Our various testers have found the interior to be a useful improvement on what went before. It's slightly easier to get in and out for a start, because the floor has been lowered by 40mm and once behind the wheel, you get a driver-centric fascia that's a little more angled towards the driver, with flush-fitting fixtures and trim, soft-to-the-touch materials and smart detailing like the silver trim used around the airvents. It's a big step forward from the cabin of the previous model, which we thought wasn't really able to match the sophistication of the exterior styling. Here, though you still wouldn't imagine you were in a premium brand product, it's a world away from the kind of thing you'd have found in a Kia even five years back. Helping in this regard is a reduction in the number of switches and buttons thanks to the installation of a centre dash infotainment touchscreen, a standard feature providing you avoid entry-level trim. In the back, my kids have noticed that the seats are more comfortable than they were before. They offer firmer side supports and softer foam, plus my teenage daughters were delighted to find that they reclined for greater comfort on longer trips. Headroom's reasonable too, despite the sloping roofline. Not so good is the rather claustrophobic feel created by the dark trim and the narrow side windows - also a problem with the previous generation version of this car. Kia has mitigated things a little this time round though, with a wheelbase increase that significantly enhances legroom by around 16mm. There's no change in cabin width though, so three adults continue to be as closely aligned as they usually tend to be in this class of car. At least here, things are helped a little in that regard by a relatively low transmission tunnel. Boot space seems to be a strongpoint of this Sportage too. We've appreciated the 26-litre increase over the MK3 model - the total is now 491-litres with a temporary spare wheel in place, a feature by the way that's standard across the range, providing you avoid the entry-level 1.6-litre petrol engine. A lot of other rivals in this class fob you off with fiddly tyre mobility kits - and still can't match the cargo space on offer here. A Nissan Qashqai, for example, has 61-litres less, while comparable Crossovers like Ford's Kuga and Subaru's XV are even more restricted than that. Another key Sportage selling point we've had a chance to muse over is the much-trumpeted 7 year / 100,000 mile package. Most cars in this class come only with an unimpressive three year/60,000 deal. It's worth pointing out though, that when you read Kia's small print, you discover that you only actually get seven years of cover on the engine and gearbox: it's 100,000 miles and five years for everything else. Still, the overall package remains a great thing to be able to offer customers on the secondhand market, one reason why residual values of this car out-smart those of most direct rivals. Overall, our expectations were high when we took on this fourth generation Sportage - and it's satisfied many of them. It's a product with greater quality that's safer, better equipped, more media-savvy and nicer to drive. Plus, whatever you think of the looks, you have to admit that the car now has a more significant degree of streetside presence. Of course, there are still boxes left for Kia to tick, but many of them will be when the brand rejuvenates its engine technology. In the meantime, we think what's on offer here is enough to keep this model competitive in a way that will probably lead to further sales success in this segment. It's a certainly a confident car, firm in stance, in ride and in the value proposition it offers - exactly in fact, the sort of thing many Qashqai-class buyers will be looking for. Yes, you could pay much more for a Crossover of this kind. But after trying a Sportage, you might well end up questioning the need to. Which says it all really.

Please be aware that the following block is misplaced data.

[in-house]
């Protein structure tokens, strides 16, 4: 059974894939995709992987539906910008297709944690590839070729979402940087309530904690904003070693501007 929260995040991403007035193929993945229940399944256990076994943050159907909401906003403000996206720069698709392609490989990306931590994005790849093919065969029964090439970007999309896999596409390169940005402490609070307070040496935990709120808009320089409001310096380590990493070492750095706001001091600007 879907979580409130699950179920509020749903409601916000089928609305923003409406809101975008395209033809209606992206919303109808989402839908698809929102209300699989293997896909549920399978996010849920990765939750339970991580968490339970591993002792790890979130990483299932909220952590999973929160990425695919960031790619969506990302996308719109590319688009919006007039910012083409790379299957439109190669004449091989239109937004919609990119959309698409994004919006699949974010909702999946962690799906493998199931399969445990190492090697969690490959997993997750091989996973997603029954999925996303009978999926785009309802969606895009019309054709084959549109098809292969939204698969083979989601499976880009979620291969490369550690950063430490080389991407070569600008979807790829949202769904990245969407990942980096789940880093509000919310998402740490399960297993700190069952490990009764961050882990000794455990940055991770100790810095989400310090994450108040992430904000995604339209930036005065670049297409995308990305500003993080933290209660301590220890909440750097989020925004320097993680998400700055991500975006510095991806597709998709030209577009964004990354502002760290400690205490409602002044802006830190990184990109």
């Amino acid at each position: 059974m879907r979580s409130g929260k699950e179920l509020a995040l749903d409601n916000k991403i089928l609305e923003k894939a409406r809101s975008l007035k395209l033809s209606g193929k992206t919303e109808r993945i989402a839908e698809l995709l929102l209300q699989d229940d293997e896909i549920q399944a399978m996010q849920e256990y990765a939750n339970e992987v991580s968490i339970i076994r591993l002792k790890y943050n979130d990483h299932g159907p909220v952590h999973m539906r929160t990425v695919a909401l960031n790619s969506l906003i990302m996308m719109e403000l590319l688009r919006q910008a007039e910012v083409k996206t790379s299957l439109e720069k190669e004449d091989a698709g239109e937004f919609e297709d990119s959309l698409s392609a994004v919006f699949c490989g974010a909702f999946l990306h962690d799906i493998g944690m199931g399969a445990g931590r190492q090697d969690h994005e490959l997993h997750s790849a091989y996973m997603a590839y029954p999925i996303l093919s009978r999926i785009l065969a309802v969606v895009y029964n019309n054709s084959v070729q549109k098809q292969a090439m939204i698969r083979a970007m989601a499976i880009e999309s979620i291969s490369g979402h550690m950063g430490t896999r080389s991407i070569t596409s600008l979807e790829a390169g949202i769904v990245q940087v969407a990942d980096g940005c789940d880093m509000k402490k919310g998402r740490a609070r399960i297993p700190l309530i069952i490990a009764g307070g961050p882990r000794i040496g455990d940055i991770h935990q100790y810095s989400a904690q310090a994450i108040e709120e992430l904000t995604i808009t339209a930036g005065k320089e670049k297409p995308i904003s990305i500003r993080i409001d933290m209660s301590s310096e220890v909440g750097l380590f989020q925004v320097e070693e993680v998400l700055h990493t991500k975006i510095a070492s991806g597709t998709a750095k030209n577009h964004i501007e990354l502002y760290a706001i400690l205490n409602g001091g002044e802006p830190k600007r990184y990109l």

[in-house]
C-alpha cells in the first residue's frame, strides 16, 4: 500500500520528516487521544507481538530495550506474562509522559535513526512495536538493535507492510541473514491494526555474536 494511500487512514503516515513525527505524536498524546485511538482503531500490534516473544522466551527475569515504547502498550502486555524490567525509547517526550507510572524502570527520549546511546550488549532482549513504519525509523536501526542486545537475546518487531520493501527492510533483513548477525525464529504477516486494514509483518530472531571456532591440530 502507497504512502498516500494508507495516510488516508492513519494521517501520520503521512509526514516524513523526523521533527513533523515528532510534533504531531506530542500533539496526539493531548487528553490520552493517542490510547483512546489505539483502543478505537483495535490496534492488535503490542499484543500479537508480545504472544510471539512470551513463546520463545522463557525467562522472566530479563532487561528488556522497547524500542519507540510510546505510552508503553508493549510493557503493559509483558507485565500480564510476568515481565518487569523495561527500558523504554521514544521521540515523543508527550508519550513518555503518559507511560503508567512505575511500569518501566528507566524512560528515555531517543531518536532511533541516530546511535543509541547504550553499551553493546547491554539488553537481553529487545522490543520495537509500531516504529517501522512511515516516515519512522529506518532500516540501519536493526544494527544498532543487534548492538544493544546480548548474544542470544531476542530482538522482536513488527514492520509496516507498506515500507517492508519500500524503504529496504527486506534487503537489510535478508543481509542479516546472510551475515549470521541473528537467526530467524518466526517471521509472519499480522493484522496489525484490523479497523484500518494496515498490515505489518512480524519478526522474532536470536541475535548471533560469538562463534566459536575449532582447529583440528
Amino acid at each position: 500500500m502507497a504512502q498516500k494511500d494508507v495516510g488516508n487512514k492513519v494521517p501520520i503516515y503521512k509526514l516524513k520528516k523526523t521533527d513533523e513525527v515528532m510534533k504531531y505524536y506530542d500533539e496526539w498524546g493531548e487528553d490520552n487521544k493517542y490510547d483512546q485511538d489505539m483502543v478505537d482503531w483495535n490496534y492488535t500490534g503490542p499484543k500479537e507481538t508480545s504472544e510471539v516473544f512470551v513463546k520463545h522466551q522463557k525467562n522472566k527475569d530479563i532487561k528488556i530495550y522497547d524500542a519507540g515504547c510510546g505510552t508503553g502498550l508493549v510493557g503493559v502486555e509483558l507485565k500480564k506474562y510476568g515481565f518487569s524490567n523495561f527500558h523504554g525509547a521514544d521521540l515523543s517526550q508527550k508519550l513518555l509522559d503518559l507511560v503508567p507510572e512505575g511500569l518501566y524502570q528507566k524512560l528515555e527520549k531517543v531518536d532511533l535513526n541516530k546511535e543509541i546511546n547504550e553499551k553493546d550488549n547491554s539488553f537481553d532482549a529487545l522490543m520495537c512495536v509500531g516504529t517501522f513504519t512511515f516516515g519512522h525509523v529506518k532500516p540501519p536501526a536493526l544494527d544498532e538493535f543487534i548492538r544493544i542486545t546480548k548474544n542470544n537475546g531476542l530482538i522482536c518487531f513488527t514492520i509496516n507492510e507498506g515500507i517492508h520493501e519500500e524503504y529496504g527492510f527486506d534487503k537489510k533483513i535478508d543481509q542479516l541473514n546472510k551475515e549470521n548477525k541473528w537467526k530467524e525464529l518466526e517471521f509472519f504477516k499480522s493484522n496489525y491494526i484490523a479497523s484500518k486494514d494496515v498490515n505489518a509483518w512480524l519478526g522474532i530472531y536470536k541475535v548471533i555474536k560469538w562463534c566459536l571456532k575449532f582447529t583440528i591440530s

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FACTS AT A GLANCE CAR: Kia Sportage PRICES: £18,000-£31,650 - on the road INSURANCE GROUPS: 11-21 CO2 EMISSIONS: 119-177g/km PERFORMANCE: [2.0 CRDi AWD 134bhp] 0-62mph 11.3s / Max Speed 112mph FUEL CONSUMPTION: [2.0 CRDi AWD 134bhp] (Combined) 44.8mpg STANDARD SAFETY FEATURES: Twin front side and curtain airbags, ESC, trailer stability, tyre pressure warning, ABS WILL IT FIT IN YOUR GARAGE?: Length/Width/Heightmm 4480/1855/1635mm WHO TO SEE:

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Category: Crossover or SUV 4x4s

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This is an excerpt from our full review.